Miniature Rose Plant Update

 This is Hazel, my miniature peach rose right after I brought her home, the last rose at the store.

This is Hazel, my miniature peach rose right after I brought her home, the last rose at the store.

Miniature Rose Plant Update

Right after Christmas, I picked up this peach-colored miniature rose for $2.49 at a local grocery store floral section. It was the last one remaining from a group of miniature roses that had included red and white "peppermint" ones; solid red ones, a few white ones and a couple of the peach-colored ones.

Miniature roses like this are actually tiny repeat-blooming shrub roses, hardier than hybrid tea roses and the easiest roses for me to grow. I have a number of them scattered throughout my USDA Hardiness zone 5b one-acre hillside garden planted among other perennials. Last year, I also started a miniature rose border with several different-colored tiny shrubs. Purchased on sale, of course, part of the fun is the plant treasure hunting!

When I saw this lone plant on sale, I couldn't pass it up. We were heading into record cold weather and having something in bloom, even something tiny, cheers me up any time of the year but in winter. Well, it's a must. You should see my living and dining room, it's a veritable jungle.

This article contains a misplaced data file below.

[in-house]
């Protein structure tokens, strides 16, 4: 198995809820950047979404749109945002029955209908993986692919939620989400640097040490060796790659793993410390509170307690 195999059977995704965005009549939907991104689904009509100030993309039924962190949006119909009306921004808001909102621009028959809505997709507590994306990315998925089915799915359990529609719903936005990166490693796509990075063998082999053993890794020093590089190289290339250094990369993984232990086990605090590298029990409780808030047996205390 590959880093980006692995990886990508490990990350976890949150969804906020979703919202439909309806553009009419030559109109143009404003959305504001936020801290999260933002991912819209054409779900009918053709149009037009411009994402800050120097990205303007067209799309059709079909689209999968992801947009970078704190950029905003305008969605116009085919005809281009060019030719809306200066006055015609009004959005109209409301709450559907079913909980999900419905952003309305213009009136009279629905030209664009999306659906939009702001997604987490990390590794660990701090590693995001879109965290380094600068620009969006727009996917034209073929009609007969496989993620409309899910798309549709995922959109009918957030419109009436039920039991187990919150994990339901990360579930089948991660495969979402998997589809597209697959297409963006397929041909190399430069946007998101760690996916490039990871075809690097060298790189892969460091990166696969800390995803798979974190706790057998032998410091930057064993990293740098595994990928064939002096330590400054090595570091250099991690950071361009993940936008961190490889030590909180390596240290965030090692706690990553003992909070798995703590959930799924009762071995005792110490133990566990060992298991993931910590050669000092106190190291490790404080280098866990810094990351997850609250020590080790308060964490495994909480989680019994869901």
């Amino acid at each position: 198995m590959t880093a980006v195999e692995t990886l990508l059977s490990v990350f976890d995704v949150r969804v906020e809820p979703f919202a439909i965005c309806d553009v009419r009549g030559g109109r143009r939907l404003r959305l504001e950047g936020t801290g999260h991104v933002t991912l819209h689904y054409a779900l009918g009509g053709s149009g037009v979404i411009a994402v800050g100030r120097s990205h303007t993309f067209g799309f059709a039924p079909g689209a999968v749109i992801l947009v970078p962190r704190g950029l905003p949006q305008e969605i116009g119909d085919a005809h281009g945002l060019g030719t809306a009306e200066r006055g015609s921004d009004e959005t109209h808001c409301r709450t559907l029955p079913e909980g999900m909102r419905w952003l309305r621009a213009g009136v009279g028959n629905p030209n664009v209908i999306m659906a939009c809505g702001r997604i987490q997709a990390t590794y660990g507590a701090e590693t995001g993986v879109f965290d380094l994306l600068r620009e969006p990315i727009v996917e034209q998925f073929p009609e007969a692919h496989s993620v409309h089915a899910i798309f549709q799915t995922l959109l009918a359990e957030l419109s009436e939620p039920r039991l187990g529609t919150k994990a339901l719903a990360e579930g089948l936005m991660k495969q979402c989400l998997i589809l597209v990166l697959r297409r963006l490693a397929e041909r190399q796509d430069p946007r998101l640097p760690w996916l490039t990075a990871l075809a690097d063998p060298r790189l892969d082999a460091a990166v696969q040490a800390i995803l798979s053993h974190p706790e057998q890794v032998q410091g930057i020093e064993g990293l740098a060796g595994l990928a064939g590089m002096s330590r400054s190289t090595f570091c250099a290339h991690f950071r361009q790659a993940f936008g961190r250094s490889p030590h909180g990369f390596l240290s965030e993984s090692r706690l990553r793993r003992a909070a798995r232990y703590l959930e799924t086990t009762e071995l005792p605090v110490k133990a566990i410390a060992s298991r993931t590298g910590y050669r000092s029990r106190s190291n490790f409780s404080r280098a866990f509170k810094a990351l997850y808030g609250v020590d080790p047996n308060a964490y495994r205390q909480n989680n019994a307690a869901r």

Even though I have heard some people say they can't grow miniature roses inside over winter, I have had very good luck pulling miniature roses through the cold months. The trick is to give the plant cut up banana peels and crushed egg shells in the bottom of the new, larger pot in new potting soil, and to not overwater.

So here's Hazel about a month after I brought her home. I finally cut off the peach rose bud before I took this picture so she can focus her energy in growing new leaves.

 This is Hazel about a month later, sprouting new growth next to her friend, Miriam, a tomato plant.

This is Hazel about a month later, sprouting new growth next to her friend, Miriam, a tomato plant.

I check her every morning for bugs, just in case something has found her tender leaves to munch on. Although I try to not have plant bugs - the white mealy bugs are the worst, second only to scale - I keep a close eye to jump on anything that may be getting a start.

If she were growing outside, I would add onion sets around her to keep bugs away and add a basil or two for good measure. Inside my house, she's going to have to depend on my good eyesight and soapy water if she gets unwanted visitors.

Charlotte